Innovation in Development
Emerging economies demonstrate that poor countries can achieve a growth path, but the gap is growing between these success stories and countries sliding further into poverty, instability, and violence. The traditional tools of development aid alone are unable to address these challenges, but opinions on how to move forward are highly polarized. In our work, we review aid instruments to make them more effective and innovative, and promote development policies that go “beyond aid.”
Multi-Stakeholder Partnerships and the 2030 Agenda: Challenges and Options for Oversight at the United Nations
TTIP vs. WTO: Who Sets Global Standards?
The WTO’s negotiating processes may be difficult and sometimes painstakingly slow, but they remain the only way to avoid the formation of costly economic blocs.
Effective and Accountable: UN-Business Partnerships at a Crossroads
We need new tools and approaches to both measure and ensure the effectiveness of UN-business partnerships.
Funding & Contact
Our funders and clients include the German Ministry for Economic Cooperation and Development (BMZ), the Deutsche Gesellschaft für Internationale Zusammenarbeit (GIZ), the German Federal Foreign Office (AA), the United Nations Global Compact, the United Nations Children’s Fund (UNICEF), the European Commission, and the Konrad-Adenauer-Stiftung.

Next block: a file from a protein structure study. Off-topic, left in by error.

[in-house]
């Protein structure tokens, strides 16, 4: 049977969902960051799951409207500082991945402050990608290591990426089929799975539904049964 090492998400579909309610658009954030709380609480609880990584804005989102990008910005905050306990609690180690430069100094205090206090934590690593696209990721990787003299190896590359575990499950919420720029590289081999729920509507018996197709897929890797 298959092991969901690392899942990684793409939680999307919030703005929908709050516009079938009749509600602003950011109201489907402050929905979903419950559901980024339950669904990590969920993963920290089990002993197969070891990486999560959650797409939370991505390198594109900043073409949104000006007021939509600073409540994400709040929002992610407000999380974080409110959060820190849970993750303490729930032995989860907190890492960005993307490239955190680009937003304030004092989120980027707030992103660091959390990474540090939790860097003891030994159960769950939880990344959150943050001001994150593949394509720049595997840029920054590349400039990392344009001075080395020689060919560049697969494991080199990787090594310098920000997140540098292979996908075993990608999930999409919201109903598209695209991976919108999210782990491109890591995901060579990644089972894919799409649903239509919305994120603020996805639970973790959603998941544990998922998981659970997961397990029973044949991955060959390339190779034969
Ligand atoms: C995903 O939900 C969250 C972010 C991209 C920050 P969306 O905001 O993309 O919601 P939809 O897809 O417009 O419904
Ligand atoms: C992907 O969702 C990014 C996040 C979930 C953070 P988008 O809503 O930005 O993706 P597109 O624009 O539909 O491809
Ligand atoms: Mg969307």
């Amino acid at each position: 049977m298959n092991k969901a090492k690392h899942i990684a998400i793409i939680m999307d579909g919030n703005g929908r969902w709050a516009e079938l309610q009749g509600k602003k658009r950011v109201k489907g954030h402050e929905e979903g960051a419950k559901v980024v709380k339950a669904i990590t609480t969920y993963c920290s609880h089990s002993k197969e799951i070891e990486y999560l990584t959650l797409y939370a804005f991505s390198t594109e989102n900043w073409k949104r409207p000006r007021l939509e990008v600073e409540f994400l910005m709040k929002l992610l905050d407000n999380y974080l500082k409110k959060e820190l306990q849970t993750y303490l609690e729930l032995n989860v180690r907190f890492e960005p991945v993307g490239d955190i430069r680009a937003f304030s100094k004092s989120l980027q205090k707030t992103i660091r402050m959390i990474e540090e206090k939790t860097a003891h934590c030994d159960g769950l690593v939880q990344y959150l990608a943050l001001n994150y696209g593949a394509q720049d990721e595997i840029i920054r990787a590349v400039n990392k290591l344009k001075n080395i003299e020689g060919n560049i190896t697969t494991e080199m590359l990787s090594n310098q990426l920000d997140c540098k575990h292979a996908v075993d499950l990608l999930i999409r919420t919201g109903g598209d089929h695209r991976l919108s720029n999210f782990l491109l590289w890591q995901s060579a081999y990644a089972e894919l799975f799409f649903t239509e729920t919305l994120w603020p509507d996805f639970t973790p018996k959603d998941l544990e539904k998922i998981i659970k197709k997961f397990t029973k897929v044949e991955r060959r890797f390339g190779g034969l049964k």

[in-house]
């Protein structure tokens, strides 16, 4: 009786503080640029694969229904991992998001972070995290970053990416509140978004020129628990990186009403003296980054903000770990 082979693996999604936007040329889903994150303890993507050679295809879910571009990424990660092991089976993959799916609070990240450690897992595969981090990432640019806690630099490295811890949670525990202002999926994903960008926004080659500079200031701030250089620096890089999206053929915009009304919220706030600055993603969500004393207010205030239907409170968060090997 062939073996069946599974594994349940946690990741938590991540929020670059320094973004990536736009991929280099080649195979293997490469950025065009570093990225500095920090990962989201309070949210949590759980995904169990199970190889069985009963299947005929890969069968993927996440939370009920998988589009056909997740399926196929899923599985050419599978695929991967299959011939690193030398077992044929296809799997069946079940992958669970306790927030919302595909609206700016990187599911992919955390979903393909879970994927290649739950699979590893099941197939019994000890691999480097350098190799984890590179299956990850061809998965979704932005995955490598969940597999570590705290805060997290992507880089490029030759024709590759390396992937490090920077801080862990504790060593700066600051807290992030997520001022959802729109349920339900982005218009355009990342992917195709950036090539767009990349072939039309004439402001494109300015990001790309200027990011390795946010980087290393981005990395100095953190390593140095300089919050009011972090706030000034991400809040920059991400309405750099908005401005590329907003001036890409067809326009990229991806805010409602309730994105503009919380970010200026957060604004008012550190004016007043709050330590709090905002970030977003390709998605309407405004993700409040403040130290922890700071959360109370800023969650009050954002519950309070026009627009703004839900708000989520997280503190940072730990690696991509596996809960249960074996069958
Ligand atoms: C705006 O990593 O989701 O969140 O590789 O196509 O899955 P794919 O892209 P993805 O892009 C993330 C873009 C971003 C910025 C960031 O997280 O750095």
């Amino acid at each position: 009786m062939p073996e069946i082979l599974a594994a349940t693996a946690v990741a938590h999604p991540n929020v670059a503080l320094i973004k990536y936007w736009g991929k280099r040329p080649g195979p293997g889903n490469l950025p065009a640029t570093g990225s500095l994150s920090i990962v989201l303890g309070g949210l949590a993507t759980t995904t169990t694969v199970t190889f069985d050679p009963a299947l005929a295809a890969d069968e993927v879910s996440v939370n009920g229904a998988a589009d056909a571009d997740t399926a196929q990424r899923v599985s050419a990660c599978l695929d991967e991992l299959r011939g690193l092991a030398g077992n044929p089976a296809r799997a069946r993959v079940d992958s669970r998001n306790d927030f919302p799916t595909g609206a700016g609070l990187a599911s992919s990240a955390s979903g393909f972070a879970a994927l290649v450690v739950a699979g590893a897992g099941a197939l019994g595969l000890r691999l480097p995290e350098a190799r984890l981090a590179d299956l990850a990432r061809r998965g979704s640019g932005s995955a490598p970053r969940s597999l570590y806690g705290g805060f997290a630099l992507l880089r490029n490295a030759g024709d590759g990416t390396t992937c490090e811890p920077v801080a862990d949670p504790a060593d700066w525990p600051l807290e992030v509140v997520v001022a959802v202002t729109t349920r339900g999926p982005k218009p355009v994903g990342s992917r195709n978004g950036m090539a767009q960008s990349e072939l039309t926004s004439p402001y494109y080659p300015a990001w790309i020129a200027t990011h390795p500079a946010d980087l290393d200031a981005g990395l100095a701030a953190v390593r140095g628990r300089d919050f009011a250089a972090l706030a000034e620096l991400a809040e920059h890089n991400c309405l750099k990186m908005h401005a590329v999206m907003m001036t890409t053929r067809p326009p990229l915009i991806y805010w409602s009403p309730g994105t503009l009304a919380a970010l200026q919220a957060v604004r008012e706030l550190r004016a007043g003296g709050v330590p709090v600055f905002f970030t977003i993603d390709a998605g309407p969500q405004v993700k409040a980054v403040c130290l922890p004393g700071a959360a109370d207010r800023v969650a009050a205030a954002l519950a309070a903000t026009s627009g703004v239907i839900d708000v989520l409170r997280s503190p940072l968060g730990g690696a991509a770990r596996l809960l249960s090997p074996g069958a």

For more information, please contact Wade Hoxtell.
Focus: Multi-Stakeholder Partnerships for Development
When governments agreed on the Millennium Development Goals in 2000, the idea that fair and sustainable development needs governments, business and civil society players to act in concert gained traction. Multi-stakeholder partnerships promised solutions where governments had failed. Indeed, there has been progress. The GAVI Alliance, for example, has made basic vaccinations available in almost all countries while also helping to develop new vaccinations. But partnerships need to be carefully designed to be effective
In over 25 research and advisory projects, we have found that three conditions are most important: an alignment of strategic interests among all partners; political backing and operational capacity within their organizations; and transparency to ensure accountability. While the private sector is often a part of the problem, it also must be a part of the solution. We remain committed to providing sober analysis and advice on when and how to partner with business for achieving development goals.